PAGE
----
Contact: Michael Globetti, DNREC Public Affairs, 302-739-9902
World Wetlands Day draws attention to new DNREC website
DOVER (Feb. 2, 2012) – DNREC’s Delaware Wetlands website landed with a splash today in coinciding with celebration of World Wetlands Day. The newly revamped website at http://de.gov/delawarewetlands is replete with online tools ,making it possible for all Delawareans to get involved in the ongoing effort to conserve our wetlands – the site is primed to host landowners, educators, volunteers, biologists, and environmental decision makers. “There’s something for everybody to help make a difference for our wetlands and to ensure that Delaware’s wetlands continue contributing to our quality of life,” said Mark Biddle, environmental scientist with DNREC’s Division of Watershed Stewardship.
Delaware’s wetlands purify our waters, provide habitat for fish and wildlife, and help protect the state from flooding and coastal storms. In return, wetlands must be conserved so that they remain an environmental mainstay for the services they provide toward the safety and lifestyle of Delaware residents and the many visitors to our coastal state.
Meanwhile, visitors to the revamped website will find pages on Delaware’s wetland habitats and values, restoration, conservation, monitoring, wetland health, regulations, volunteering, education, recreation, a data portal, mapping, and the Delaware Wetlands Conservation Strategy. The site not only offers ease of use, but also covers much material never before available online, with links to the many programs within DNREC that work on behalf of wetlands.
Rebecca Rothweiler, DNREC wetlands outreach specialist, cited another new aspect of the website, social media. “We’re establishing connections with and educating visitors while fostering support for wetland protection through social media tools including Delaware Wetlands Facebook and Delaware Wetlands Twitter,” she said. “We want to reach the public and share current details of what we’re learning about wetlands while allowing for dialogue between our biologists and the public. We welcome everyone to join the conversation through Facebook and Twitter.”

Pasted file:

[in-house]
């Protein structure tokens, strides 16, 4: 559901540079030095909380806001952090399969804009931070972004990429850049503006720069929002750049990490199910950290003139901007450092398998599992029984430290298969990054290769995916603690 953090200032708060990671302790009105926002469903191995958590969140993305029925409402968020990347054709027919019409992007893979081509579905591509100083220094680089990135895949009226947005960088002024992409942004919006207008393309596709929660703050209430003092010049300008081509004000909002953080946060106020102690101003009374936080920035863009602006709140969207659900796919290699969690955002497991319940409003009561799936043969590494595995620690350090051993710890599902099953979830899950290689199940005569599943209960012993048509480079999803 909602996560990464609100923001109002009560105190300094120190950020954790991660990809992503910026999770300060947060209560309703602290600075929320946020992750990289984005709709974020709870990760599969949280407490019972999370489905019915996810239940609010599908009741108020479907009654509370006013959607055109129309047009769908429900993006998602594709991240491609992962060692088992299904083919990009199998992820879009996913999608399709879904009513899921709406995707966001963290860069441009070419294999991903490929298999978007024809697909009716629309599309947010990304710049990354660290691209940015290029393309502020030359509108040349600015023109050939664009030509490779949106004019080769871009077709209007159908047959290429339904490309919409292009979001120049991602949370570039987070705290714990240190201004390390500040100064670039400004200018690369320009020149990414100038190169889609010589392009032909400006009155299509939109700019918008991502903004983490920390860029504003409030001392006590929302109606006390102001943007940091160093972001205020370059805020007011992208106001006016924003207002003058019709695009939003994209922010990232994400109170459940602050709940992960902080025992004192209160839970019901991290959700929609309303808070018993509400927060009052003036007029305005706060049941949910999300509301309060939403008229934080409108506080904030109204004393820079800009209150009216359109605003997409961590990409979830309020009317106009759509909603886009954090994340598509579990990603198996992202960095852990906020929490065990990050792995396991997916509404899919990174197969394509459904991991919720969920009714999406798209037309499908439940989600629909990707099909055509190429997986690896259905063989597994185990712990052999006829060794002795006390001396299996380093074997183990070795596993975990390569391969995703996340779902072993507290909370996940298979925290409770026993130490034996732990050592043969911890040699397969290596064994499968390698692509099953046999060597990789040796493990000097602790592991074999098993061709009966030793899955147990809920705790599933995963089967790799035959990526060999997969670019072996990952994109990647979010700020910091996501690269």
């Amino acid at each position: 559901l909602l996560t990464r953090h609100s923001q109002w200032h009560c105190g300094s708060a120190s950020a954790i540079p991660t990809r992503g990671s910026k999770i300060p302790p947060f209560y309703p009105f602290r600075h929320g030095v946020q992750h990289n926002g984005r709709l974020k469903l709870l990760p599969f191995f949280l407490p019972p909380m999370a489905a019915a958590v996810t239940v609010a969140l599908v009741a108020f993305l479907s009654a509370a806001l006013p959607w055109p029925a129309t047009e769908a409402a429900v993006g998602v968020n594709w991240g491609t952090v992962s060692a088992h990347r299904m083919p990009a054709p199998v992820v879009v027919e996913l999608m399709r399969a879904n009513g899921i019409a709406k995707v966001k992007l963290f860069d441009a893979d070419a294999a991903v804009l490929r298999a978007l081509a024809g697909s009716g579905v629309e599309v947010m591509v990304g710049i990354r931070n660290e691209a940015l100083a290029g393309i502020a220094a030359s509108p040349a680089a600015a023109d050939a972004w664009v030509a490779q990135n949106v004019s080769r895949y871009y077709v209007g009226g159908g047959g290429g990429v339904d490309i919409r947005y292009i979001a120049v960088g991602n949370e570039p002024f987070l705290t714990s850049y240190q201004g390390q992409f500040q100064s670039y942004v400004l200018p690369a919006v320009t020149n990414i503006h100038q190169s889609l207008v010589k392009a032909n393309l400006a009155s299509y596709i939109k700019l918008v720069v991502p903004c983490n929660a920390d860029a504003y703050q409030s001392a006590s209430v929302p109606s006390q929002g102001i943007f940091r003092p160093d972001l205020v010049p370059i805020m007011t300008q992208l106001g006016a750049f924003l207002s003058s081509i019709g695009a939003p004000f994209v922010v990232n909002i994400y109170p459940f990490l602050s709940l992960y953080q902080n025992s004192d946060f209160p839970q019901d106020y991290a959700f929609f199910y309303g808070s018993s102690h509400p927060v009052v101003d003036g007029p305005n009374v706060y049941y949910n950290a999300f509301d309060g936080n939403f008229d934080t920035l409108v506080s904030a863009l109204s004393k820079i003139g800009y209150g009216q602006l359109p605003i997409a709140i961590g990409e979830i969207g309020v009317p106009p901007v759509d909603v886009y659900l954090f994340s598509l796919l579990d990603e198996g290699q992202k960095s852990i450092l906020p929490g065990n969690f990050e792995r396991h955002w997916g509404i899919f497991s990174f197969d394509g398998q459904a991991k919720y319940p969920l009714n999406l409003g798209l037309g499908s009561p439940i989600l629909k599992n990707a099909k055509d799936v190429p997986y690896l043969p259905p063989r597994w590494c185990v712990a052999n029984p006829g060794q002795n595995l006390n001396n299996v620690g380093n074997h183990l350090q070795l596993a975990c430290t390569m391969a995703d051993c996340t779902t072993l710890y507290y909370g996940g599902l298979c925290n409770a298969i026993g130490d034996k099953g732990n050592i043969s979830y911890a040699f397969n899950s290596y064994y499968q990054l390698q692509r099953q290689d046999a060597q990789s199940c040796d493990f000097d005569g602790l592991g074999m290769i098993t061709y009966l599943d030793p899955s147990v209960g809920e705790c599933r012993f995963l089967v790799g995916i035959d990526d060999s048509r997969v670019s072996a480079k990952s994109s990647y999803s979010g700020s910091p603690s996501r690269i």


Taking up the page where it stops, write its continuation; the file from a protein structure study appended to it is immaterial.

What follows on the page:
World Wetlands Day also gives DNREC cause to announce the upcoming 2012 Delaware Wetlands Conference in Dover February 29. This year’s theme is “Protecting Our Communities & Coasts for the Future.” The conference is an opportunity to join scientists, decision makers, natural resources managers, and interested members of the public in sharing current research on the value of the services Delaware’s wetlands provide and the impact that managing them has on the community, on tidal and non-tidal wetlands, and on sea level rise. The conference is hosted by DNREC’s Wetland Monitoring and Assessment Program and the Delaware Coastal Training Program. Details and registration are available on the wetlands conference webpage.
“DNREC is working hard to enhance communications and further research on our critical wetland habitats, and how they are being affected by natural processes and land use decisions,” Biddle said. “As wetlands are destroyed or degraded, the services they provide are diminished, often permanently lost. The more we protect them, the more they can protect us!”
To learn more about how you can help to protect and benefit Delaware’s wetlands visit the “What you can do to help” webpage.
Vol. 42, No. 24